9. 9. As a result, leading producers are looking for new expansion locations Wilmar & Olam CIEL & Group Quartier Français Set up JV to invest in oil-palm, sugar and CIEL of Mauritius and GQF of Reunion rubber in Africa; investing $200 mln to acquired majority stake in TPC Ltd, 1 of 4 acquire 26% stake in SIFCA in Cote sugar companies in Tanzania d’Ivoire, plus stakes in upstream Investing to increase output from around plantations and downstream mills 30,000 tonnes at acquisition to 85,000 Also managing Bidco’s new 10,000ha tonnes, plus generate 35GWh of palm plantation in Uganda, due to start electricity to be sold to grid production in 2009 Illovo (British Sugar) Tongaat Hulett Invested more than $500 mln to develop Over last 10 years, has established or new sugar mills & plantations in Malawi, acquired sugar operations in Botswana, Tanzania, Zambia and Mali Namibia, Swaziland, Mozambique and Each operation covers 20,000+ hectares Zimbabwe of nucleus and smallholder land, and Sugar production is projected to exceed aims to produce at least 200,000T of 350,000T in Zimbabwe and 300,000T in sugar, as well as ethanol and electricity Mozambique in 2010 Source: Company press releases and websites February 2010 9
  10. 10. Producers in Sierra Leone have favoured access to key global markets US Market EU Market Under the Africa Growth and Opportunity Act Sierra Leone is one of 49 LDCs covered by the (AGOA), since Sierra Leone is a Least EU’s Everything But Arms (EBA) agreement: Developed Country (LDC) in Africa, producers producers in Sierra Leone are permitted to in Sierra Leone are permitted to export export all products (except arms) to the EU eligible products to the US duty-free duty-free and quota-free At present, all cane products (sugar, All cane products (sugar, molasses, ethanol, molasses, ethanol, etc.) are classified as etc.) are eligible for unlimited duty-free eligible products (although the US can change access to the EU the list of products unilaterally and does so regularly) Until 2012, as an LDC, Sierra Leone will still benefit from transitional price arrangements The current act remains in force until which guarantee a price of €300/tonne September 2015 ($450) for sugar imports from qualified Africa-Caribbean-Pacific (ACP) countries, even if market prices fall below this level Source: Official US and EU documents on AGOA and EBA/EPA rules February 2010 10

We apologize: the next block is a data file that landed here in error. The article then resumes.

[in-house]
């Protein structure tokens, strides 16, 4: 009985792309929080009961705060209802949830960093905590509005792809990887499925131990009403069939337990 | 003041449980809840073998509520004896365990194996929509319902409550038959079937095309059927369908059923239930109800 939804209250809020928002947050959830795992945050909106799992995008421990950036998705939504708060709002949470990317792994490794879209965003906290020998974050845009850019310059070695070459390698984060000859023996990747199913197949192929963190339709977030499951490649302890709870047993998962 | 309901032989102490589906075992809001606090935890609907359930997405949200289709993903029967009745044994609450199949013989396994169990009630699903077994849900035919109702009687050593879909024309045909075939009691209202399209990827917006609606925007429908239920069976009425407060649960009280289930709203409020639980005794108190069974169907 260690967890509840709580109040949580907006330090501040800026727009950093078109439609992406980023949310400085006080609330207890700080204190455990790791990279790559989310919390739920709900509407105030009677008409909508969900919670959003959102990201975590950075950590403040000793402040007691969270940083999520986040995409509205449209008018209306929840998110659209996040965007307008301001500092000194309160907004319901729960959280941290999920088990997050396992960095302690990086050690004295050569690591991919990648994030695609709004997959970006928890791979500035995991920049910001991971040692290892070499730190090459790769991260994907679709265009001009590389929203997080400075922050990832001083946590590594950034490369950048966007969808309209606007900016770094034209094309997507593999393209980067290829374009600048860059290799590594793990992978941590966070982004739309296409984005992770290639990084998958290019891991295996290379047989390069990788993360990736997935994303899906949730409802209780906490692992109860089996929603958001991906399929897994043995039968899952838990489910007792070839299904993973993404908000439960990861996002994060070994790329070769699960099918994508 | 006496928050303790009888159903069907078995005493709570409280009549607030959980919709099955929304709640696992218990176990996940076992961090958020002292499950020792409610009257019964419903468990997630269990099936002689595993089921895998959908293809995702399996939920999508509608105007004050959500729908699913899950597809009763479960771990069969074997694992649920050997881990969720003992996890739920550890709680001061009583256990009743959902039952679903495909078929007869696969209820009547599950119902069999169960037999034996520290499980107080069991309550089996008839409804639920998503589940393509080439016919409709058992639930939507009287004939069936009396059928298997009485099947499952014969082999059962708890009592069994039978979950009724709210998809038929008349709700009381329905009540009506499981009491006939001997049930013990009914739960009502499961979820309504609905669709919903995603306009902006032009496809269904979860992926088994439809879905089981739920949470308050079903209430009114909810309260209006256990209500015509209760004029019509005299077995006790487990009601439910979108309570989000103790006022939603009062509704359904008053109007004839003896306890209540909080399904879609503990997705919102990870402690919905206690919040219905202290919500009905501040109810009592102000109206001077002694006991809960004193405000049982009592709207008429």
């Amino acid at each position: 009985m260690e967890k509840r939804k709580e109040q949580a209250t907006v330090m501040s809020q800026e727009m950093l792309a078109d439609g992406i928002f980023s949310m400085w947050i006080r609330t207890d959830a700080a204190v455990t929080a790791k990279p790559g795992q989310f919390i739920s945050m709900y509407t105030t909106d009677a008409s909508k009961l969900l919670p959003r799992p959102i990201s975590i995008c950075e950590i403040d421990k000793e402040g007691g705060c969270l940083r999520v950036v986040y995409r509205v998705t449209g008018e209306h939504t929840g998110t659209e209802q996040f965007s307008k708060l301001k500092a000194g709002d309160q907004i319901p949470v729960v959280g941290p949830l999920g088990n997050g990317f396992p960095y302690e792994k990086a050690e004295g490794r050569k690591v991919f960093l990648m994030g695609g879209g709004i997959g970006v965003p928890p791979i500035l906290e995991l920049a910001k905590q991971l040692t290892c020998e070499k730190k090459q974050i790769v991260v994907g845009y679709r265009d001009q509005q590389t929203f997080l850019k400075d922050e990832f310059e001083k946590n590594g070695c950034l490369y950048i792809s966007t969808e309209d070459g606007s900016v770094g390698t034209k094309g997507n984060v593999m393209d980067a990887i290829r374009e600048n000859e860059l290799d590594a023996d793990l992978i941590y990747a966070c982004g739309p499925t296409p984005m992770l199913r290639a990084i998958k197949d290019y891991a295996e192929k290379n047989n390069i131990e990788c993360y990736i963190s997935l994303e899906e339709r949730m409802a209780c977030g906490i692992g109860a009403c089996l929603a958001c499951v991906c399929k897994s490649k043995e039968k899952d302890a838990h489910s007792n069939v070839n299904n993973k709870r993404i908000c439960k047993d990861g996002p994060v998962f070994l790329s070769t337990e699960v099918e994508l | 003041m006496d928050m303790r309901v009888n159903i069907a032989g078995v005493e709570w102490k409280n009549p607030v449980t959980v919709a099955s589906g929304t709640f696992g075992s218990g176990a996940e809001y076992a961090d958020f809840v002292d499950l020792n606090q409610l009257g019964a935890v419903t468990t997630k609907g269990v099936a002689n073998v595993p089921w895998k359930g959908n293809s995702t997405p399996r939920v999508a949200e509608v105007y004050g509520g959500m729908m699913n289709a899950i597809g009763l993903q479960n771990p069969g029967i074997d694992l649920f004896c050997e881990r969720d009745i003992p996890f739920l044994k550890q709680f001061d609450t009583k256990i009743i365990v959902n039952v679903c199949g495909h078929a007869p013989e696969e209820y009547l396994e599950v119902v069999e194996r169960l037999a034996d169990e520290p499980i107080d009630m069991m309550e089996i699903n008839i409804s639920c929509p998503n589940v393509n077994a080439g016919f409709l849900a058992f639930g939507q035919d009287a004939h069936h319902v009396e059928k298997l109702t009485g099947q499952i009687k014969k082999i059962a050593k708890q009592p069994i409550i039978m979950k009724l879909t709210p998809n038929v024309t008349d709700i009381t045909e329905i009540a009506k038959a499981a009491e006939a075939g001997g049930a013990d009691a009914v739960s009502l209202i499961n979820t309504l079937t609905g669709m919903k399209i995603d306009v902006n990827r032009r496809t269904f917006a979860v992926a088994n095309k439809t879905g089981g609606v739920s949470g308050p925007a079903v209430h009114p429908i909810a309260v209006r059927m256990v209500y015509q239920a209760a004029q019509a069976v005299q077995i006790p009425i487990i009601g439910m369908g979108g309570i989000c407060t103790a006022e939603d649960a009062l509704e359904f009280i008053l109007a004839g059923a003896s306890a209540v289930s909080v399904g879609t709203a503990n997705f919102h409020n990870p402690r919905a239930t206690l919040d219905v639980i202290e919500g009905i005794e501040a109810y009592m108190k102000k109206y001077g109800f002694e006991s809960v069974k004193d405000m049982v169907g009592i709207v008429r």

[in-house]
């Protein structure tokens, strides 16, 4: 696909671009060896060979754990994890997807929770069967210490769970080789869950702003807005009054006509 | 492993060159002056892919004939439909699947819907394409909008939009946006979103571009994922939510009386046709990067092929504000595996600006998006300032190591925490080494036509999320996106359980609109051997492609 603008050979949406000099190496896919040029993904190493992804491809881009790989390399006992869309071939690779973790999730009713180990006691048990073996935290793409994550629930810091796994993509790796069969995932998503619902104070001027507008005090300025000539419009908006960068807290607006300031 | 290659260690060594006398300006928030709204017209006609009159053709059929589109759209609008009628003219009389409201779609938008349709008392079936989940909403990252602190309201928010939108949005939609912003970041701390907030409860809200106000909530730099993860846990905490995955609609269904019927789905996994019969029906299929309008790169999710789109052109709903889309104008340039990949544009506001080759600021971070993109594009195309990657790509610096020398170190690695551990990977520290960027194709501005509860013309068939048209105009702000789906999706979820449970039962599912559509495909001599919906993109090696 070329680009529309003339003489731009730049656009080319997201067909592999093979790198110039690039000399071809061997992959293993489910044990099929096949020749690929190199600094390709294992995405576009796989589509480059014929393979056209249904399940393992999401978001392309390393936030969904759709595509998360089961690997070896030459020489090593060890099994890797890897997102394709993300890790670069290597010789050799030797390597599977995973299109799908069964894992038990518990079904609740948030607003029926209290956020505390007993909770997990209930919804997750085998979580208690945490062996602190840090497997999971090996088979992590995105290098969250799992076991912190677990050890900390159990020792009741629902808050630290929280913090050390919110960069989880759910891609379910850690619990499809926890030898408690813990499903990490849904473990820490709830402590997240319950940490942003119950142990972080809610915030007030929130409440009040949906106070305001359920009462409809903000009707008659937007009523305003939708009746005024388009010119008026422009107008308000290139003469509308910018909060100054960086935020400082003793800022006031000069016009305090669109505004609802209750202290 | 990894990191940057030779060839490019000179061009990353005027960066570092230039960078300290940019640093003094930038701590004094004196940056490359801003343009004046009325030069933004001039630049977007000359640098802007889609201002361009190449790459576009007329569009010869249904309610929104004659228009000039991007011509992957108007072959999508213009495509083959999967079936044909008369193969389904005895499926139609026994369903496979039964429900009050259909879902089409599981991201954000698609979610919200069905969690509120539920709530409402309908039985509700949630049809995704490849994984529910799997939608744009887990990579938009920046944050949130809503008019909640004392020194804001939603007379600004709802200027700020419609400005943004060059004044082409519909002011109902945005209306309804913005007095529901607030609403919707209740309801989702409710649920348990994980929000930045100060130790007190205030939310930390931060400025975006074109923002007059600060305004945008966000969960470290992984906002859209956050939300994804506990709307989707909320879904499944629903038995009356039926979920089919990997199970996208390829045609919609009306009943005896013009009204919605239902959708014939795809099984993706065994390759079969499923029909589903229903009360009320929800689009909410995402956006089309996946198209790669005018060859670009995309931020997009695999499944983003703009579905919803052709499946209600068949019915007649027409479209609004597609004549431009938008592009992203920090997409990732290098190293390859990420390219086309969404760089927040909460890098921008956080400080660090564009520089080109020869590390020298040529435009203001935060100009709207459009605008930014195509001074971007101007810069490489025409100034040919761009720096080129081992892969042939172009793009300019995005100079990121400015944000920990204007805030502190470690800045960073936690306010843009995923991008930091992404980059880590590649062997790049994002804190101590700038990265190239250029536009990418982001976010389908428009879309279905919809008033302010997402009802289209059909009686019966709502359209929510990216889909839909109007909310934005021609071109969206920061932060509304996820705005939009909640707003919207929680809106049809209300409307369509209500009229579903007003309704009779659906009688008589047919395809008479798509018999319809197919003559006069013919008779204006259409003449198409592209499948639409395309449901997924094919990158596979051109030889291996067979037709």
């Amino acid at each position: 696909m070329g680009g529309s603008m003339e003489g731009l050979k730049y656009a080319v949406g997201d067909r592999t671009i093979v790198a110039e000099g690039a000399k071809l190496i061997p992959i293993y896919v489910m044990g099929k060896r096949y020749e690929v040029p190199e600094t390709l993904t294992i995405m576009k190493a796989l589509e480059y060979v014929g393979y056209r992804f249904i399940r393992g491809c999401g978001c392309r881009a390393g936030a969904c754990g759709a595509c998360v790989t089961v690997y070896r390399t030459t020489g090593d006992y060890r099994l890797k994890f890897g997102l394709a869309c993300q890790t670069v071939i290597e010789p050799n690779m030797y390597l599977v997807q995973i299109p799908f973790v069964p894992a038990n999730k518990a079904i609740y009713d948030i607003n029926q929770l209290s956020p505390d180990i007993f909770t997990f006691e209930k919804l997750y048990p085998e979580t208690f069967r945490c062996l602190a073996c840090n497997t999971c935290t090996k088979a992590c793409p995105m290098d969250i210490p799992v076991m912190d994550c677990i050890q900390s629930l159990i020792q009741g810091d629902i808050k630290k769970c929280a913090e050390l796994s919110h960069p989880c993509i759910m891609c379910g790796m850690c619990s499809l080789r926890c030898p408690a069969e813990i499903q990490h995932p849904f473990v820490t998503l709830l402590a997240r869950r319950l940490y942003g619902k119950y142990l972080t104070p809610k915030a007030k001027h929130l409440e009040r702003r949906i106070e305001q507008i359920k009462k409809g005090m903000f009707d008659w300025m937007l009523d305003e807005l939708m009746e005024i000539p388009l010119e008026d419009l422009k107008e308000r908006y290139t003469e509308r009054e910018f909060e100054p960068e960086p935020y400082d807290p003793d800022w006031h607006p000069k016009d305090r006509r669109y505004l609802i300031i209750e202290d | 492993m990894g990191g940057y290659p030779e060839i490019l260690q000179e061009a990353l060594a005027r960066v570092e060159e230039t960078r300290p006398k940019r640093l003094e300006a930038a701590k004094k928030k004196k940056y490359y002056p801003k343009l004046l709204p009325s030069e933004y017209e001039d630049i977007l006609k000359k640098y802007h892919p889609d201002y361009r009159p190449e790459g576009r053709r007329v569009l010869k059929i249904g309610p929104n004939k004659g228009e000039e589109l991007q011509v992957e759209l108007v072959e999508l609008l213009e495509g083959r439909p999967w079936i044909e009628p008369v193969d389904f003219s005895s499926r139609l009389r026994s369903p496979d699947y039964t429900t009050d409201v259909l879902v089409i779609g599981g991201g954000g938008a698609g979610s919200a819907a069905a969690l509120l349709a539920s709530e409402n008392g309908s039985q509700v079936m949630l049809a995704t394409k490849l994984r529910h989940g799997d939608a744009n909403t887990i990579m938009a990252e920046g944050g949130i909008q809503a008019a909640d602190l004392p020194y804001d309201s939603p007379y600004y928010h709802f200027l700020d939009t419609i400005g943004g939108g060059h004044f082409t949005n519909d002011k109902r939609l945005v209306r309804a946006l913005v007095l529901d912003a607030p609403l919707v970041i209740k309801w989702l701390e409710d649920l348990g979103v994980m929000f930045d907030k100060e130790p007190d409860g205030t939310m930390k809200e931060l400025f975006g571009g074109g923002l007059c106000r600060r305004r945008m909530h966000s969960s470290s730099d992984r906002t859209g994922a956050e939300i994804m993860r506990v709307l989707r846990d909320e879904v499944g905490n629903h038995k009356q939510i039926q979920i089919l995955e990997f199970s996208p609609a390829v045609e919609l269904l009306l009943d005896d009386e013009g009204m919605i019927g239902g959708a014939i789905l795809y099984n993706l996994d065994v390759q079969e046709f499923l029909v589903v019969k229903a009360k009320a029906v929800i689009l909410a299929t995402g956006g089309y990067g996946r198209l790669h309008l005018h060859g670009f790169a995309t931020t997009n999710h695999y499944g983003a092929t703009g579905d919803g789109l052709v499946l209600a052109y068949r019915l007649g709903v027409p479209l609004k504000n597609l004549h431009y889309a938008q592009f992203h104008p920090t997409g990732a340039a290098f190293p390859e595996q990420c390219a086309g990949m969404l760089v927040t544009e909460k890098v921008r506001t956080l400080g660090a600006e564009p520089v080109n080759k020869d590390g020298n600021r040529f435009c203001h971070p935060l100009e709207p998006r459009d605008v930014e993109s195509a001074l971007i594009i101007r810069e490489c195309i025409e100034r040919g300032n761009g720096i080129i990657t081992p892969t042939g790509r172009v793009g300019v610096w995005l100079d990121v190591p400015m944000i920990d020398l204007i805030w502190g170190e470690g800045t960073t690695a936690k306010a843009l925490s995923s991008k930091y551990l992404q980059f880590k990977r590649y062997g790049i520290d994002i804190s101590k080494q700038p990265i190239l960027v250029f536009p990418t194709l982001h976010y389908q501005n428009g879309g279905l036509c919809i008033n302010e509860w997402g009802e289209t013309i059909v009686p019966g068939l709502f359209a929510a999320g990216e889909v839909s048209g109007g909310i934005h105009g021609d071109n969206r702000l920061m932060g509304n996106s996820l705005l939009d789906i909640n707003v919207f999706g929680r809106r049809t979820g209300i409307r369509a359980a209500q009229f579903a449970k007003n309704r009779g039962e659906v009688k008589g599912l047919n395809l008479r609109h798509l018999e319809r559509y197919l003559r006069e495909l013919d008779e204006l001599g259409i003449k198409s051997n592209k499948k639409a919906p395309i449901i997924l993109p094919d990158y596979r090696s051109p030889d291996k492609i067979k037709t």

11. 11. Producers in SL also have free access to the growing regional market Imports to Economic Community of West African States (ECOWAS), 2001-2008 (US$ millions) 600 Combined imports to the 15 countries of ECOWAS from 2001 to 2008: Sugar: up from $375 to $500 million Sugar 500 Ethanol: up from $20 to $100 million With improving economic and political 400 conditions in the region, consumption is expected to continue rising 300 Imports of both products to Sierra Leone and its immediate neighbors (Guinea and Liberia) are growing at particularly fast rates 200 – more than 10% per year Ethanol Under ECOWAS, sugar and ethanol 100 produced in Sierra Leone have unrestricted duty-free access to all countries in the region 0 2001 2002 2003 2004 2005 2006 2007 2008 Source: UN Comtrade, UN ITC Trade Map February 2010 11